In my absence from this blog, I’ve experienced my usual spate of ups and downs, withdrawn from people, cut only a little, and generally stayed away from most harmful habits except for smoking.  The thing my psychologists like focusing on is my tendency to withdraw, something I’ve talked about at length here.  Why won’t I pick up the phone and call them when I feel like picking up a razor blade?  Something I haven’t discussed before is the fruitlessness of so much talk: I feel like talking is like firing a gun in the air– the odds of hitting something, anything, are infinitesimally small.  I feel broken, like my problems aren’t just problems to be fixed but are systemic issues, problems with who I am and how I am.  Talking is no help.

What I mean, down at the bottom of that last statement, is that I want to fit in and I’m always unable.  I might be experiencing a very successful transition on one hand, but there are still instances where I don’t fit in.  It’s disheartening because I feel like I transitioned so that I could fit in better, not worse.

That sense of not fitting in reinforces my own feelings of self-hatred.  I hated myself so much that I decided to transition; I hated being a guy, I hated the body that I had, the way that I looked and I much preferred myself as a girl.  The problem with all that pent-up hate is that it has nowhere to go.  I may have channeled it for a constructive purpose early on, but it’s much more self-destructive now.  It’s always been directed internally; it drove me to transition, as I already said, but now that most of the work of transition has been done there’s no physical response I can make to lessen my dislike for myself.  The hate is becoming fixed on the person I’m becoming and I hate myself post-transition almost more than I did before.  Post-transition, I still don’t fit in.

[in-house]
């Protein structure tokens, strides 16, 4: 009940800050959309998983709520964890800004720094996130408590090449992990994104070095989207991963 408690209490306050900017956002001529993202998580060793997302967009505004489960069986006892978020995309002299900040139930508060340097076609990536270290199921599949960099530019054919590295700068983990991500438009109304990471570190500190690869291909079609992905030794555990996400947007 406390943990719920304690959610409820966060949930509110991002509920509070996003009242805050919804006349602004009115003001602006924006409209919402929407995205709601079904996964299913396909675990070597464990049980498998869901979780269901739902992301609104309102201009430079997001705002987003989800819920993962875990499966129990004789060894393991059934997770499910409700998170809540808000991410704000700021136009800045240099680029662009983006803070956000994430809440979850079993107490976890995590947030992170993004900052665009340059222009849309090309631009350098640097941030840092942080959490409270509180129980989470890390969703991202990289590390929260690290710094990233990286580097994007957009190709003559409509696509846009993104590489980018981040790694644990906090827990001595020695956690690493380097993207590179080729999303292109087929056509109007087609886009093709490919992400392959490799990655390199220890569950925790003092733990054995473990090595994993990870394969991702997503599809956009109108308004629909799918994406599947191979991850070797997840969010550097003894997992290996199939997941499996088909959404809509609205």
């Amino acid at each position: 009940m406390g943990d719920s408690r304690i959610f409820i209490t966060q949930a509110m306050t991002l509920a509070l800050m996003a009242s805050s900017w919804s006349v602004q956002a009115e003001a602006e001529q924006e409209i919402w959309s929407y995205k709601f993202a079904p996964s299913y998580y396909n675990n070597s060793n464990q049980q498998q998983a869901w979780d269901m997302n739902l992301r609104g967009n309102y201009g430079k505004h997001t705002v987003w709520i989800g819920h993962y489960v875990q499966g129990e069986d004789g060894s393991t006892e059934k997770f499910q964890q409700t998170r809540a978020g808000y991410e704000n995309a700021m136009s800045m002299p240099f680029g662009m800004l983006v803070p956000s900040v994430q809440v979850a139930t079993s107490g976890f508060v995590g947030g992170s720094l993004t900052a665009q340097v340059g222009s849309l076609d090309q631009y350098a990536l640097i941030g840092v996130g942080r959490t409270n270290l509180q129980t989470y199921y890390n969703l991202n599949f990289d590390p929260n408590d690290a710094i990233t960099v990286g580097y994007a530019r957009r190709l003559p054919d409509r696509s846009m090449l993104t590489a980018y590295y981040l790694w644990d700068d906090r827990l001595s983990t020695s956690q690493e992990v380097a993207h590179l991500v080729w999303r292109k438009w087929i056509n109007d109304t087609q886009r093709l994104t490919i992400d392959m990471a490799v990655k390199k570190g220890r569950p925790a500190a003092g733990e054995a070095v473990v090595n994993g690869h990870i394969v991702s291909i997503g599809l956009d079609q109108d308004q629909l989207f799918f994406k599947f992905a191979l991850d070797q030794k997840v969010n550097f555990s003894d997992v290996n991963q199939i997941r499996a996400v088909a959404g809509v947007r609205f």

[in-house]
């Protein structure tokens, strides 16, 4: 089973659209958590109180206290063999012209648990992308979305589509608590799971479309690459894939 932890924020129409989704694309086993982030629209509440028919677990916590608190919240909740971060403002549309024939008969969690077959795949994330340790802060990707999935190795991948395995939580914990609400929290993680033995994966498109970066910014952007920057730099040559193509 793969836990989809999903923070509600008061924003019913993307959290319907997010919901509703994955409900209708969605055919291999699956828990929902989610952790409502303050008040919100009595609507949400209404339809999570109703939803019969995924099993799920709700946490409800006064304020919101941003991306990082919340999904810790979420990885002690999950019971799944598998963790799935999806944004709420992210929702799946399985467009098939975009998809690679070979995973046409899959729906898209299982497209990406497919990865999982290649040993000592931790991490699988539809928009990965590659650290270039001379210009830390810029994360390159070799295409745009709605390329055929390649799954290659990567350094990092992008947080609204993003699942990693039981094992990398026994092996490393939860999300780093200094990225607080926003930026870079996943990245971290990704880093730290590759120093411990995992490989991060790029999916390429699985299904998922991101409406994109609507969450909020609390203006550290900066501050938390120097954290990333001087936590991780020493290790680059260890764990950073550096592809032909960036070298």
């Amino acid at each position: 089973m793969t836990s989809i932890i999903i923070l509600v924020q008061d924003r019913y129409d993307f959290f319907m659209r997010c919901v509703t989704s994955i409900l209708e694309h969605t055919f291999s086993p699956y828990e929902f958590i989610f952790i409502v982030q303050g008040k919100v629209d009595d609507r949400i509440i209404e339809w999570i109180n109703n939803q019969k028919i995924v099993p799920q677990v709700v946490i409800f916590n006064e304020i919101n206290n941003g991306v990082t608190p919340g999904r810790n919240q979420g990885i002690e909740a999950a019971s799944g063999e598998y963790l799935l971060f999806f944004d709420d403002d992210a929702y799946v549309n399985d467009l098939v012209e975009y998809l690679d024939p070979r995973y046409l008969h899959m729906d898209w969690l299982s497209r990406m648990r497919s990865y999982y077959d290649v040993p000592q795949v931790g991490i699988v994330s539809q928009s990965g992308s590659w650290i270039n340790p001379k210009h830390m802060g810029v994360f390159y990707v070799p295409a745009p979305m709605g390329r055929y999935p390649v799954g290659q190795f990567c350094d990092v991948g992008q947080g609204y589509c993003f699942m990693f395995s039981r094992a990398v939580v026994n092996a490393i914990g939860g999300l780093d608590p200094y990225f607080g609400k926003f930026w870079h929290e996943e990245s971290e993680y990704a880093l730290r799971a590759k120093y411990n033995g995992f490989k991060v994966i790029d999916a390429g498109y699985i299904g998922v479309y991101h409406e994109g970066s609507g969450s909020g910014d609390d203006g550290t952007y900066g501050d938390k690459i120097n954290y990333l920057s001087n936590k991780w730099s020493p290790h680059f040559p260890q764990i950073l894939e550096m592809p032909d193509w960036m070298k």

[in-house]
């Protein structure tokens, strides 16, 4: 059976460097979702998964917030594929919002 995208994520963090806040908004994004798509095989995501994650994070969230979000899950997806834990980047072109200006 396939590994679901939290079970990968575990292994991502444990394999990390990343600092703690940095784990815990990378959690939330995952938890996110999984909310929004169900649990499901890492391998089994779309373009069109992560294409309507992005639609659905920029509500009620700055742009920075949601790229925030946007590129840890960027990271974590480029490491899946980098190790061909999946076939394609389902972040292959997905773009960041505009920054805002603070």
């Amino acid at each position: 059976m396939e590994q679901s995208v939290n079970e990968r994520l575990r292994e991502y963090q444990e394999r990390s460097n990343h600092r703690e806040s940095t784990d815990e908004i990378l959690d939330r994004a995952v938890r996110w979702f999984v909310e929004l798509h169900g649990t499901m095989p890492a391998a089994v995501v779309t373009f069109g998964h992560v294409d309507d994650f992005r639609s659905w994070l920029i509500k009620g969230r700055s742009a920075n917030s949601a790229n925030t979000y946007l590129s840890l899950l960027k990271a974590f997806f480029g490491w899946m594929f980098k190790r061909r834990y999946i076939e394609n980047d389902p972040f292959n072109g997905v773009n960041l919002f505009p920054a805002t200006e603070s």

I haven’t completely worked out how to handle these feelings but my psychiatrist pointed out an interesting idea to me the last time I saw him: if I’m on the first floor of a building, I might feel like real progress is being made if I’m on the escalator going up– I can feel the acceleration.  On the other hand, once I’ve been on the second floor for a long enough period of time, it doesn’t feel much different than the first.  All those feelings of progress are gone and stagnation moves in.

One of the problems with being a pessimist is that I tend to focus more on my pain than on my progress.  While others are telling me that I’m pretty, I’m telling them back that I still hurt.

I look at happiness almost like a balance sheet– credits for things that are self-affirming, debits for things that hurt.  One thing I’m quite certain of is that the debits remain static.  I don’t hurt more one day than the next.  The nice thing about dysphoria, in my mind anyway, is that it’s a known quantity.  I feel lousy, but I know that this is the worst of it, that it gets no worse.  So I hurt, but the thing I’m certain of is that I’ve plumbed the depth of my own pain– I’ve been to the bottom and seen how bad it is.  There’s nowhere to go but up from there.  And that’s at least one positive thing.

I’ve turned my life upside down over the past three years and in spite of the pain I still live with, I don’t regret any of what I’ve done.  I wouldn’t undo it, no matter what.  I would never de-transition.

So, there’s this massive ache inside me, this big black hole of light and happiness, but I might still be able to go so far as to say that I like the woman that I am.  I think she’s beautiful and bold and sexy and bitchy and smart and incisive and god-help-you-if-you-piss-her-off.

Liking that woman doesn’t mean I’m happy, make no mistake.  Happy people don’t try to commit suicide.  I am hoping, however, that one of these days I can find contentment.  I’m struggling to find my way there.

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